In the design example according to drawing FIG. 5, a constriction 17 which is adjustable to either of two levels of conductance, is located in the intermediate line 16. For this ring, disc 22 is equipped with a collar 25 consisting of metal having a shape memory effect. Components, designed like stator blades, which are made of metal having a shape memory effect and where the angle of incidence can be changed, are also conceivable for the formation of constriction 17.
If the conductance for constriction 17 according to drawing FIGS. 5 and 6 is to be low, collar 25 has an approximately cylindrical shape and extends in the axial direction with respect to shaft 21 (drawing FIGS. 5 and 6a). Conductance of the constriction 17 depends on the length of the annular gap between shaft 21 and collar 25 forming the constriction. Conductance may be increased by bending of collar 25 (unattached end towards the outside, drawing FIG. 6b).
This motion of the collar 25 can be realised with the aid of metal having shape memory effect. A design example for this is shown is drawing FIG. 7. Collar 25 is shown by way of a developed view. It consists of several metal strips 26, which are attached to ring disc 22. The metal strips are made of a metal having a shape memory effect. Bending of the metal strips is attained by heating the collar 25 above a certain temperature which depends on the type of metal having the shape memory effect. When this temperature threshold is exceeded, the metal strips bend in a previously impressed manner. Thermocoax which has been soldered to the lower end of the tube and which is equipped with temperature monitoring means, is used for heating. Thermocoax is a "heating filament" which is insulated by ceramics and which is located in a stainless steel tube (1 to 3 mm in diameter). Thus the Thermocoax may be soldered to the surfaces which are to be heated in a very simple manner. For the purpose of heating, a current is made to flow directly through the wire.
While this invention has been described in detail with reference to certain preferred embodiments, it should be appreciated that the present invention is not limited to those precise embodiments. Rather, in view of the present disclosure which describes the best mode for practicing the invention, many modifications and variations would present themselves to those of skill in the art without departing from the scope and spirit of this invention, as defined in the following claims.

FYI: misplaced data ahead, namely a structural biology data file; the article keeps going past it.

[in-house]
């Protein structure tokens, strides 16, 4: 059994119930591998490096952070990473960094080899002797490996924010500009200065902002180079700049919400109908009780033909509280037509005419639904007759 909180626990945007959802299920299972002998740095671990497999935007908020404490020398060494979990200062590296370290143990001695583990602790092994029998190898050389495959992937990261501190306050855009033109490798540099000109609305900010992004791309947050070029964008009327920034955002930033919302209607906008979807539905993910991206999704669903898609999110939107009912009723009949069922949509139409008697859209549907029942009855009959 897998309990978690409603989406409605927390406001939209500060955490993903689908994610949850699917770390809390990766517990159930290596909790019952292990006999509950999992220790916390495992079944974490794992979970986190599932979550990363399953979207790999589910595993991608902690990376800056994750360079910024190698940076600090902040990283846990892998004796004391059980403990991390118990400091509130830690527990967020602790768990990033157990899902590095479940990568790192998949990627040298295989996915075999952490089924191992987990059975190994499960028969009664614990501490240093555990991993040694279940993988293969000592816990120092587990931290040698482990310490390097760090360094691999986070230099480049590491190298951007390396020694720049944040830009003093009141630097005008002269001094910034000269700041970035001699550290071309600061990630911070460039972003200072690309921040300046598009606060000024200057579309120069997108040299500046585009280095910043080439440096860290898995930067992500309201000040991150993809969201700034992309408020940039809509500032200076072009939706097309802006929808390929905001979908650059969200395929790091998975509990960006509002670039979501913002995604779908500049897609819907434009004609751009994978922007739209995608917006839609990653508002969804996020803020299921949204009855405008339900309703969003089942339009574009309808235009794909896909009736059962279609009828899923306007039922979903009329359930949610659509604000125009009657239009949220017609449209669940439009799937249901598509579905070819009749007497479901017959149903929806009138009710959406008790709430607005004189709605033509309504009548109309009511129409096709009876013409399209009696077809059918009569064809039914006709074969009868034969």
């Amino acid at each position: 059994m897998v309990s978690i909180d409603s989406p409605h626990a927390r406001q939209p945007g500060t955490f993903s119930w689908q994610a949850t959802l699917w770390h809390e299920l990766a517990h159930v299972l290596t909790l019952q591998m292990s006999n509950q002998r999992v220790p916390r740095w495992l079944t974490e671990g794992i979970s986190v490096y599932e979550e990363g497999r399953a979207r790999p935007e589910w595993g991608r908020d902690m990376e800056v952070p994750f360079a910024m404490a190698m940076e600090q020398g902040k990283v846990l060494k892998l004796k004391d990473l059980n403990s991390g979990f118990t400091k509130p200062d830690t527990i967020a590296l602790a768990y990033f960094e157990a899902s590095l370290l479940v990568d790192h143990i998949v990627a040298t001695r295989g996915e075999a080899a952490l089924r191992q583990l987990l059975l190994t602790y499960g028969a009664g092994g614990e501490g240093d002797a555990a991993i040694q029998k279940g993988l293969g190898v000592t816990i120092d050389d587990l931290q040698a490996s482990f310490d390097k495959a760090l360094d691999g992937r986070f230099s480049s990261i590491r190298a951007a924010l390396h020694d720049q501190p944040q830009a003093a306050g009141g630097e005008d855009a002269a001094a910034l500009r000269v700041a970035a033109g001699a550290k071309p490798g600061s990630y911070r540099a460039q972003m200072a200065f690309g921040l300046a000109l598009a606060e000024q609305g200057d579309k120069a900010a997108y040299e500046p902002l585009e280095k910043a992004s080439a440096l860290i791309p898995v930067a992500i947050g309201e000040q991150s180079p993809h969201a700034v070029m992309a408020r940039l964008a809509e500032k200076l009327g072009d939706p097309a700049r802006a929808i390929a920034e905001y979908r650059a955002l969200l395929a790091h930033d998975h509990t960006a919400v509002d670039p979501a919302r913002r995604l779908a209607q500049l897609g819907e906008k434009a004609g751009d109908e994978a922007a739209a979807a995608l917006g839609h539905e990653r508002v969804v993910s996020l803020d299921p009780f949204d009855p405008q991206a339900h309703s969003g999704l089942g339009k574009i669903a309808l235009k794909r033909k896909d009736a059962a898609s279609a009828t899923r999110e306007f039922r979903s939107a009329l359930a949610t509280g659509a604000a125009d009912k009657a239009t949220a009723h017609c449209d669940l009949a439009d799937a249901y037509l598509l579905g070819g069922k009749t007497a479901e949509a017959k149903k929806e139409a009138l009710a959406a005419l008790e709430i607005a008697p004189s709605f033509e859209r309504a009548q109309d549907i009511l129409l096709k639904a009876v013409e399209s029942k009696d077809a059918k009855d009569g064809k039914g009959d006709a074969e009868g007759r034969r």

|Cited Patent||Filing date||Publication date||Applicant||Title|
|US3968675 *||Jun 7, 1974||Jul 13, 1976||Varian Associates||Method and apparatus for preparing a mass spectrometer leak detector system for operation|
|US4294106 *||Mar 17, 1980||Oct 13, 1981||Compagnie Industrielle Des Telecommunications Cit-Alcatel||Leak detector|
|US4365158 *||Jan 10, 1981||Dec 21, 1982||Societe Anonyme Dite: Compagnie Industrielle Des Telecommunications Citalcatel||Helium leakage detector|
|US4773256 *||Sep 25, 1987||Sep 27, 1988||Alcatel Cit||Installation for detecting a leak of tracer gas, and a method of use|
|US4776207 *||May 7, 1987||Oct 11, 1988||The Boc Group Plc||Leak detectors|
|US4779449 *||Oct 15, 1987||Oct 25, 1988||Leybold-Heraeus Gmbh||Leak detector and leak detection method|
|US4893497 *||Sep 12, 1988||Jan 16, 1990||Philip Danielson||Leak detection system|
|US4919599 *||Jun 1, 1989||Apr 24, 1990||Leybold Aktiengesellschaft||Pumping system for a leak detecting device|
|US4984450 *||Aug 23, 1989||Jan 15, 1991||Alcatel Cit||Method of leak testing a test container with a tracer gas|
|US5116196 *||Jul 10, 1990||May 26, 1992||Alcatel Cit||Mechanical pump assembly for pumping a secondary vacuum, and a leak detection installation using such an assembly|
|US5341671 *||Sep 23, 1992||Aug 30, 1994||Alcatel Cit||Helium leak detector|
|DE3144503A1 *||Nov 9, 1981||May 26, 1983||Cit Alcatel Gmbh||Mass spectrometer leak indicator|
|EP0245843A2 *||May 12, 1987||Nov 19, 1987||ALCATEL HOCHVAKUUMTECHNIK GmbH||Device for helium leak indicator|
|EP0283543A1 *||Mar 27, 1987||Sep 28, 1988||Leybold Aktiengesellschaft||Leak-detecting apparatus and its operating method|